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Sallie Mae Rejects Reduced Offer, Won't Negotiate

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By David Cho and Thomas Heath
Washington Post Staff Writers
Wednesday, October 3, 2007

A private-equity group tried to revive takeover talks with Sallie Mae yesterday by proposing a cheaper purchase price, but the student lending giant stonewalled the $21 billion offer.

The revised deal is about $4.2 billion less than what the two sides had agreed to in April. But the buyers' group said it would be willing to make up the difference if Sallie Mae exceeded certain profit projections over the next five years.

Sallie Mae officials took a hard-line stance against the new offer, according to a person close to the Reston firm. Its representatives walked out of a meeting last week after the buyout group announced it would not purchase the company at the original price of $25.3 billion, or $60 a share.

No meetings or conference calls have since taken place between the two sides. Sallie has rebuffed its suitors' requests to talk, according to a person close to the buyers' group.

Sallie Mae "has been unwilling to meet" with the prospective buyers, said the person, who spoke on condition of anonymity because the overtures have been private.

The buyout group told Sallie Mae that it would keep the offer on the table until Oct. 9. But with a chill settling over the relationship, the fight is becoming nasty and could end up in court. The suitors, who are led by private-equity firm J.C. Flowers and include Bank of America and J.P. Morgan Chase, could pay a $900 million breakup fee and walk away. But that would be painful for the banks, which offer competing student loan services.

Instead, the buyers are trying to back out by saying the circumstances surrounding the sale have been affected by the turmoil in the credit markets and a move by the government to cut subsidies to student lenders. Those factors are significant enough, they contend, to trigger a "material adverse effect" clause that allows them to cancel the deal without paying the breakup fee.

Sallie Mae released a statement suggesting the banks would take a hit to their reputations if they failed to complete the deal, which would be one of the largest in history.

"Our contract is with Bank of America and J.P. Morgan Chase, two of America's largest and strongest banks," the statement said. "We expect these banks to honor that contract, not breach the contract."

The new offer proposes a buyout at $50 a share. It also offers a warrant, which would entitle shareholders to a one-time payment five years after the deal closes. If Sallie meets its profit projections, shareholders would get $7 for every share they own. If Sallie exceeds its expectations, investors could get as much as $10 a share. Warrants can be traded like stocks.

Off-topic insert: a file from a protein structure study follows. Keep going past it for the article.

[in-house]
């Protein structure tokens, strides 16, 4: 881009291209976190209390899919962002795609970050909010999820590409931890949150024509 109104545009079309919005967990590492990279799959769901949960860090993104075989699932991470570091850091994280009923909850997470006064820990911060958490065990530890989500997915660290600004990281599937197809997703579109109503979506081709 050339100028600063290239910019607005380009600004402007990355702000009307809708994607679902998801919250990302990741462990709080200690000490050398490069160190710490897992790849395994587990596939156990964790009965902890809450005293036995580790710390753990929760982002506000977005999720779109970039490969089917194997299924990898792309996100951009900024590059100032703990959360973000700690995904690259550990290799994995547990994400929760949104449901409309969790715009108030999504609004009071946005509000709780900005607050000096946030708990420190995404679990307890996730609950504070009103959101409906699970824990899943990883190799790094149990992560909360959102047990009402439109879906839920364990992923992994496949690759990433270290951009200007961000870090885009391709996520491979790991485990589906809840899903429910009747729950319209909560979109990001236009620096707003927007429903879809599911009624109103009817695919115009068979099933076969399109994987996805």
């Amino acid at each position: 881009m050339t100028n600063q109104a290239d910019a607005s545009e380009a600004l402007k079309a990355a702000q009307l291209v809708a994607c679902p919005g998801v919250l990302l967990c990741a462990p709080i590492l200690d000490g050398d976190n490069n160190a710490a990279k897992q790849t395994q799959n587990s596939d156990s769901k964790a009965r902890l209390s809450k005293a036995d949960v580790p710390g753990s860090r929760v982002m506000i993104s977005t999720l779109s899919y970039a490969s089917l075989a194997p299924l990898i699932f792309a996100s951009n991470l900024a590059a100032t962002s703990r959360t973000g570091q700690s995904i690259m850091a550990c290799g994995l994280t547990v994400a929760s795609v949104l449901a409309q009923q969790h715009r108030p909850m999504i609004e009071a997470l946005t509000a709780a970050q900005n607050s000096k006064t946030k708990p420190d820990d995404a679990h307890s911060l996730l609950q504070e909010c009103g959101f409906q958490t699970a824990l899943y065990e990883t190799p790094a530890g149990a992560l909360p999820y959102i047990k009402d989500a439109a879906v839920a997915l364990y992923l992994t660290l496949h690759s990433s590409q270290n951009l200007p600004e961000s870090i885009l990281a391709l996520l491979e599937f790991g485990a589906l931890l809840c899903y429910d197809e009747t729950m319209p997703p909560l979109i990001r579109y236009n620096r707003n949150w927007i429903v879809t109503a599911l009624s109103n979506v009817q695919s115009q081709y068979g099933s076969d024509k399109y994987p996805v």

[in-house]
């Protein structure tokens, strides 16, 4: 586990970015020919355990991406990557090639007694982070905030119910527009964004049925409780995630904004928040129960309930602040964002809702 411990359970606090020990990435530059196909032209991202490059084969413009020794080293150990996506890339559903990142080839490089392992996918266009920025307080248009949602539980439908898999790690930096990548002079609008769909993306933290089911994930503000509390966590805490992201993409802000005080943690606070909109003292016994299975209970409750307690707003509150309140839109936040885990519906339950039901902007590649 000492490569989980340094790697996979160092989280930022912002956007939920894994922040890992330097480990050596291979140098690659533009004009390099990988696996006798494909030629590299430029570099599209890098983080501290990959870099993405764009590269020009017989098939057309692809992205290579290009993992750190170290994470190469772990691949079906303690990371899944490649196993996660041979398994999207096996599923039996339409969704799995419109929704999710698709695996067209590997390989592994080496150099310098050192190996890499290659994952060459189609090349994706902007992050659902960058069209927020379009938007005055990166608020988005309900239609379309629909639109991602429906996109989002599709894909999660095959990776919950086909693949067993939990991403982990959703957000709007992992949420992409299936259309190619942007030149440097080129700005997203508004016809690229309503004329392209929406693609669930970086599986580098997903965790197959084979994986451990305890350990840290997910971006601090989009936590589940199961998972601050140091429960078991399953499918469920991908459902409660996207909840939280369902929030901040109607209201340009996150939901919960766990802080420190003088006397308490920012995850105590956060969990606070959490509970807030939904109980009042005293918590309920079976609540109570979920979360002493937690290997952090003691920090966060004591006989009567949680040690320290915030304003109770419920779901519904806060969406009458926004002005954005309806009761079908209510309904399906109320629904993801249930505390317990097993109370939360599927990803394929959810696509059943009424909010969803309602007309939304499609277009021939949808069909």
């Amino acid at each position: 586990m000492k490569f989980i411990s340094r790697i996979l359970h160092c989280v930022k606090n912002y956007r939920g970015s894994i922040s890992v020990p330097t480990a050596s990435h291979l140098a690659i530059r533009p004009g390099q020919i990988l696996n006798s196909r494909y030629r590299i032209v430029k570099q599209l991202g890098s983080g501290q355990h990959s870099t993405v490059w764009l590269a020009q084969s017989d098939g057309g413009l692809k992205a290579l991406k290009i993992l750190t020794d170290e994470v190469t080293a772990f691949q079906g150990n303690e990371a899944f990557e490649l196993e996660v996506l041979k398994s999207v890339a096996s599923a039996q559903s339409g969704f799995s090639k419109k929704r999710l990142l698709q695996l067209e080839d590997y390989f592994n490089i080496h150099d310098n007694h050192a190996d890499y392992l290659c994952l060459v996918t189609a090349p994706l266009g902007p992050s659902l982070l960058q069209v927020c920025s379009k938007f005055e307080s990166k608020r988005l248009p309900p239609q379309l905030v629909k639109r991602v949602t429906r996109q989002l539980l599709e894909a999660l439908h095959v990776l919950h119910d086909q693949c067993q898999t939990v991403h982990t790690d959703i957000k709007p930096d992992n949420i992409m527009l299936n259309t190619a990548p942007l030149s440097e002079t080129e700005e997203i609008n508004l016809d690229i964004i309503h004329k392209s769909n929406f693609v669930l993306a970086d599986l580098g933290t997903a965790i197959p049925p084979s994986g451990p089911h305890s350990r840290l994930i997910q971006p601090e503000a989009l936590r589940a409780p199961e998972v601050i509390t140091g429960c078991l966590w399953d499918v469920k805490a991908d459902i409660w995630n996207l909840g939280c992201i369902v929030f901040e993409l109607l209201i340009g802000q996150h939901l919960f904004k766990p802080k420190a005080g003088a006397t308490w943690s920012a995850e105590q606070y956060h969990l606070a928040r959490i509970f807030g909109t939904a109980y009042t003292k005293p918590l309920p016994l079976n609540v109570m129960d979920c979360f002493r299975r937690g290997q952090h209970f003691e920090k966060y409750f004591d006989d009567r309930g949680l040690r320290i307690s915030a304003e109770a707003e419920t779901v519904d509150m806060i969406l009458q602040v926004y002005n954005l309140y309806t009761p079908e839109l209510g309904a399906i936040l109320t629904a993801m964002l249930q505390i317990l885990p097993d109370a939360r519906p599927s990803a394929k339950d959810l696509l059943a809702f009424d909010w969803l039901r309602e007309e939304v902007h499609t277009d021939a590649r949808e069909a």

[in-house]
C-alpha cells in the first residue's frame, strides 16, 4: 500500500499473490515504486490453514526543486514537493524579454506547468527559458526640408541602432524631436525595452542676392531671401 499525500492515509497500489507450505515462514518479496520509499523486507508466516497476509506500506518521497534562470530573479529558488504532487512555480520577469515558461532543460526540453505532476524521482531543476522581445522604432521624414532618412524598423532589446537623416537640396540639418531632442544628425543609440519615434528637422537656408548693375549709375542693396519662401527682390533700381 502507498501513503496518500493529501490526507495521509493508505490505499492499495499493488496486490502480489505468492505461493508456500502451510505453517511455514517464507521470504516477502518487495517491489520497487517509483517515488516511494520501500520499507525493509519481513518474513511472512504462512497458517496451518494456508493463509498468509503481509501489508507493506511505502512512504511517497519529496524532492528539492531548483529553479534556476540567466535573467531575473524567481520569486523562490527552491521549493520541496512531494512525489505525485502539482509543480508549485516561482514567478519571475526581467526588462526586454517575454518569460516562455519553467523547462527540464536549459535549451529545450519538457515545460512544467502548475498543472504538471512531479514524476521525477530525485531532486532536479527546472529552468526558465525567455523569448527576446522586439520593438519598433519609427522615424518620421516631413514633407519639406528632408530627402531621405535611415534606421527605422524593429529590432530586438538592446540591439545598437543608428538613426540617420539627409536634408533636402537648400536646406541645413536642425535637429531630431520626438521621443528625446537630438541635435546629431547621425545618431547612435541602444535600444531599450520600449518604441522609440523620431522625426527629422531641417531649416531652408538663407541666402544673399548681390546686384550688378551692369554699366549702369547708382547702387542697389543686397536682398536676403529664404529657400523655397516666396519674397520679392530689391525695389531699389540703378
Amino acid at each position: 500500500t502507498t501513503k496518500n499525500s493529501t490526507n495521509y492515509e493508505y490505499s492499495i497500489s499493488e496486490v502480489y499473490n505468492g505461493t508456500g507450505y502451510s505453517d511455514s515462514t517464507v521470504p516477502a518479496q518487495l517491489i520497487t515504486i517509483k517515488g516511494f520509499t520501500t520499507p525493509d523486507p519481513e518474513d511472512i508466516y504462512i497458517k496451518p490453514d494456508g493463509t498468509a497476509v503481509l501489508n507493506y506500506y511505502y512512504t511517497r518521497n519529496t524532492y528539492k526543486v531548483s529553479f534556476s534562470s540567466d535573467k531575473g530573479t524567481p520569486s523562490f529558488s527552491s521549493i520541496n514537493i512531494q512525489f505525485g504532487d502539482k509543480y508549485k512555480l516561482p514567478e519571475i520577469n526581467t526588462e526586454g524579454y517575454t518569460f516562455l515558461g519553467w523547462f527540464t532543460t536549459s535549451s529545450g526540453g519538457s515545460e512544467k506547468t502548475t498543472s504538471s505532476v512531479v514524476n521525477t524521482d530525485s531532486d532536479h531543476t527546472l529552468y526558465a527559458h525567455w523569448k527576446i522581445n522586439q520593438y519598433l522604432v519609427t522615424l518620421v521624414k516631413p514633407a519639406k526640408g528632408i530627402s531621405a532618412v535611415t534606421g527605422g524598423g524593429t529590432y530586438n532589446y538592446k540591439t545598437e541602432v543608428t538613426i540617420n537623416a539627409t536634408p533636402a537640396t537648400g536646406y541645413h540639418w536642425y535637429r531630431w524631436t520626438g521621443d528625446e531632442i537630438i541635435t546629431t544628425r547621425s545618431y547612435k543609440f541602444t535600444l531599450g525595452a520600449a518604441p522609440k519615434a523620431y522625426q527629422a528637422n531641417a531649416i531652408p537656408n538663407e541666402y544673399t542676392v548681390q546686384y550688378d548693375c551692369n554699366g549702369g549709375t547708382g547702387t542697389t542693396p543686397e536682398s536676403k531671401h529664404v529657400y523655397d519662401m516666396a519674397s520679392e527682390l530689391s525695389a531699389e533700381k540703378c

"This revised proposal offers full and fair value to the Sallie Mae shareholders in light of the changes that have occurred since the signing of our agreement," Flowers founder J. Christopher Flowers said in a letter sent to Sallie's board yesterday.

The credit turmoil coupled with legislation signed by President Bush last week would reduce Sallie's core earnings by 14 percent a year until 2012 and even more after that, according to the buyers.

Sallie estimates that the impact will be much less severe. Its officials say the firm informed its suitors of the possibility of such legislation before they agreed to the buyout. That disclosure negates the material adverse effect clause, Sallie officials have argued.

Two people in regular contact with Sallie's board said it is still upset that the buyers pulled out of the original offer. Both spoke on condition of anonymity because board deliberations are private.

"Not so very long ago you could trust the big banks," one of the sources said.

Another added: "It's not [Sallie's] problem that the credit markets have deteriorated. That's the risk the buyers took. That's the risk any buyer takes in a transaction."

These sources also dismissed the value of the warrants since the payout would be so far into the future.

Given Sallie Mae's long-term prospects, the warrant proposal is worth so little that it does not "pass the giggle test," one source said.


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